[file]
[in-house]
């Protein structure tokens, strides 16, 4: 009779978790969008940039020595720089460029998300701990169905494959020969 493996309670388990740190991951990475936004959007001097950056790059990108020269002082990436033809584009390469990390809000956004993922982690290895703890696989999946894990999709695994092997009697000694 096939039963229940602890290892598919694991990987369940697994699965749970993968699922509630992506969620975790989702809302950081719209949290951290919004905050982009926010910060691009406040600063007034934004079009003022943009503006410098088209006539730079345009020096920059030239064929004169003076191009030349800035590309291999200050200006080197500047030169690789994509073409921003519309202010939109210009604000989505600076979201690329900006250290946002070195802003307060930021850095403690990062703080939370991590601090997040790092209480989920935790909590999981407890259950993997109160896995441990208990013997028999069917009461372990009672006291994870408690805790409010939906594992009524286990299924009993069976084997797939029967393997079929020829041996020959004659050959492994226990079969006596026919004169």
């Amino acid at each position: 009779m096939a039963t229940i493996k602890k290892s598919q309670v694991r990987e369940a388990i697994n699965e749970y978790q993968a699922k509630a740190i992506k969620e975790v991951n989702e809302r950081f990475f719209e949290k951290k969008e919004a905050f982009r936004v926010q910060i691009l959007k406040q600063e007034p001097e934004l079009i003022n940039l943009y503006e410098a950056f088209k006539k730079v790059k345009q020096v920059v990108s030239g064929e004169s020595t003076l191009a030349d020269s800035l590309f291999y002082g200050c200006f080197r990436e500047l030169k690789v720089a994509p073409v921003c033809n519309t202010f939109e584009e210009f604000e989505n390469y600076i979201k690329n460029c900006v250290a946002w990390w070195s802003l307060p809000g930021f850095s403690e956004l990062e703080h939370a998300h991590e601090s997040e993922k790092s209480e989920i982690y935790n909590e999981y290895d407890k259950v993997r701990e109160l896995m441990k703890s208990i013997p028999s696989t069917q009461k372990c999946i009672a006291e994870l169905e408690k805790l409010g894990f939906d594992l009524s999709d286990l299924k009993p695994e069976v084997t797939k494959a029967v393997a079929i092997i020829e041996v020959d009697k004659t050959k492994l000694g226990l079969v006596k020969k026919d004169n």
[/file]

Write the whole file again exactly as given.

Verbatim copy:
[in-house]
């Protein structure tokens, strides 16, 4: 009779978790969008940039020595720089460029998300701990169905494959020969 493996309670388990740190991951990475936004959007001097950056790059990108020269002082990436033809584009390469990390809000956004993922982690290895703890696989999946894990999709695994092997009697000694 096939039963229940602890290892598919694991990987369940697994699965749970993968699922509630992506969620975790989702809302950081719209949290951290919004905050982009926010910060691009406040600063007034934004079009003022943009503006410098088209006539730079345009020096920059030239064929004169003076191009030349800035590309291999200050200006080197500047030169690789994509073409921003519309202010939109210009604000989505600076979201690329900006250290946002070195802003307060930021850095403690990062703080939370991590601090997040790092209480989920935790909590999981407890259950993997109160896995441990208990013997028999069917009461372990009672006291994870408690805790409010939906594992009524286990299924009993069976084997797939029967393997079929020829041996020959004659050959492994226990079969006596026919004169």
């Amino acid at each position: 009779m096939a039963t229940i493996k602890k290892s598919q309670v694991r990987e369940a388990i697994n699965e749970y978790q993968a699922k509630a740190i992506k969620e975790v991951n989702e809302r950081f990475f719209e949290k951290k969008e919004a905050f982009r936004v926010q910060i691009l959007k406040q600063e007034p001097e934004l079009i003022n940039l943009y503006e410098a950056f088209k006539k730079v790059k345009q020096v920059v990108s030239g064929e004169s020595t003076l191009a030349d020269s800035l590309f291999y002082g200050c200006f080197r990436e500047l030169k690789v720089a994509p073409v921003c033809n519309t202010f939109e584009e210009f604000e989505n390469y600076i979201k690329n460029c900006v250290a946002w990390w070195s802003l307060p809000g930021f850095s403690e956004l990062e703080h939370a998300h991590e601090s997040e993922k790092s209480e989920i982690y935790n909590e999981y290895d407890k259950v993997r701990e109160l896995m441990k703890s208990i013997p028999s696989t069917q009461k372990c999946i009672a006291e994870l169905e408690k805790l409010g894990f939906d594992l009524s999709d286990l299924k009993p695994e069976v084997t797939k494959a029967v393997a079929i092997i020829e041996v020959d009697k004659t050959k492994l000694g226990l079969v006596k020969k026919d004169n």